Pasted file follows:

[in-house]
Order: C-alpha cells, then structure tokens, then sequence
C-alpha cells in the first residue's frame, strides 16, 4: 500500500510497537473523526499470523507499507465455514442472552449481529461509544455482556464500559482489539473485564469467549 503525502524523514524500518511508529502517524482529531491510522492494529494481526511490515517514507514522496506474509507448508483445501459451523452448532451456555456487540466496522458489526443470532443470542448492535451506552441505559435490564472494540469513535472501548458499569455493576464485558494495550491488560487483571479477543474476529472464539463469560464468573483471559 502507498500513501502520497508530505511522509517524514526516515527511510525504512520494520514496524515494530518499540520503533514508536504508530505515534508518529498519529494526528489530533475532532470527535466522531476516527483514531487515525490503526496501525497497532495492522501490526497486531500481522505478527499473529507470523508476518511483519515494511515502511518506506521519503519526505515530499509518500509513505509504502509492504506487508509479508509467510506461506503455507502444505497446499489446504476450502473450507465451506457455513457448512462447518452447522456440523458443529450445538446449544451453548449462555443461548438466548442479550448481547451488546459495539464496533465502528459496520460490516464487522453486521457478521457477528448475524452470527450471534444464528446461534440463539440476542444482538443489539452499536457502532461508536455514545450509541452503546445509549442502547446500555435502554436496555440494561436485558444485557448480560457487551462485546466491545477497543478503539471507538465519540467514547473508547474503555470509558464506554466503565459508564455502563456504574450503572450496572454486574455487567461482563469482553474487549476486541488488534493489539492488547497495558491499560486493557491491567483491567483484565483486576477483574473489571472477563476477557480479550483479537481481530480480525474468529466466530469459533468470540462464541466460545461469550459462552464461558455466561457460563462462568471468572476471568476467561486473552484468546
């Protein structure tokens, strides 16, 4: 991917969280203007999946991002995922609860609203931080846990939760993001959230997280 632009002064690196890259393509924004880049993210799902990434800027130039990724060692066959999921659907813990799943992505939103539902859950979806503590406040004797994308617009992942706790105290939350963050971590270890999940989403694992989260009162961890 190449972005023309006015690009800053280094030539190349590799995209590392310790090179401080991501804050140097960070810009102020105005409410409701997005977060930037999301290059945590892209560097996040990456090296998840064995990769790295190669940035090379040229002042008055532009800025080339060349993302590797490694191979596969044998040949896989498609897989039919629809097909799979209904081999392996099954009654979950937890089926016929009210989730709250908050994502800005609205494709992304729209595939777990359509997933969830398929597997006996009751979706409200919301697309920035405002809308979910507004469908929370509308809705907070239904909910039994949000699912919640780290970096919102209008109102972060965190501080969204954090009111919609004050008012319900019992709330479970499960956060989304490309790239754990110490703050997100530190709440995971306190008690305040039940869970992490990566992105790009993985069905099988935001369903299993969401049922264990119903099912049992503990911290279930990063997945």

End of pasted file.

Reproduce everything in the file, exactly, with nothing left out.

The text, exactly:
[in-house]
Order: C-alpha cells, then structure tokens, then sequence
C-alpha cells in the first residue's frame, strides 16, 4: 500500500510497537473523526499470523507499507465455514442472552449481529461509544455482556464500559482489539473485564469467549 503525502524523514524500518511508529502517524482529531491510522492494529494481526511490515517514507514522496506474509507448508483445501459451523452448532451456555456487540466496522458489526443470532443470542448492535451506552441505559435490564472494540469513535472501548458499569455493576464485558494495550491488560487483571479477543474476529472464539463469560464468573483471559 502507498500513501502520497508530505511522509517524514526516515527511510525504512520494520514496524515494530518499540520503533514508536504508530505515534508518529498519529494526528489530533475532532470527535466522531476516527483514531487515525490503526496501525497497532495492522501490526497486531500481522505478527499473529507470523508476518511483519515494511515502511518506506521519503519526505515530499509518500509513505509504502509492504506487508509479508509467510506461506503455507502444505497446499489446504476450502473450507465451506457455513457448512462447518452447522456440523458443529450445538446449544451453548449462555443461548438466548442479550448481547451488546459495539464496533465502528459496520460490516464487522453486521457478521457477528448475524452470527450471534444464528446461534440463539440476542444482538443489539452499536457502532461508536455514545450509541452503546445509549442502547446500555435502554436496555440494561436485558444485557448480560457487551462485546466491545477497543478503539471507538465519540467514547473508547474503555470509558464506554466503565459508564455502563456504574450503572450496572454486574455487567461482563469482553474487549476486541488488534493489539492488547497495558491499560486493557491491567483491567483484565483486576477483574473489571472477563476477557480479550483479537481481530480480525474468529466466530469459533468470540462464541466460545461469550459462552464461558455466561457460563462462568471468572476471568476467561486473552484468546
């Protein structure tokens, strides 16, 4: 991917969280203007999946991002995922609860609203931080846990939760993001959230997280 632009002064690196890259393509924004880049993210799902990434800027130039990724060692066959999921659907813990799943992505939103539902859950979806503590406040004797994308617009992942706790105290939350963050971590270890999940989403694992989260009162961890 190449972005023309006015690009800053280094030539190349590799995209590392310790090179401080991501804050140097960070810009102020105005409410409701997005977060930037999301290059945590892209560097996040990456090296998840064995990769790295190669940035090379040229002042008055532009800025080339060349993302590797490694191979596969044998040949896989498609897989039919629809097909799979209904081999392996099954009654979950937890089926016929009210989730709250908050994502800005609205494709992304729209595939777990359509997933969830398929597997006996009751979706409200919301697309920035405002809308979910507004469908929370509308809705907070239904909910039994949000699912919640780290970096919102209008109102972060965190501080969204954090009111919609004050008012319900019992709330479970499960956060989304490309790239754990110490703050997100530190709440995971306190008690305040039940869970992490990566992105790009993985069905099988935001369903299993969401049922264990119903099912049992503990911290279930990063997945």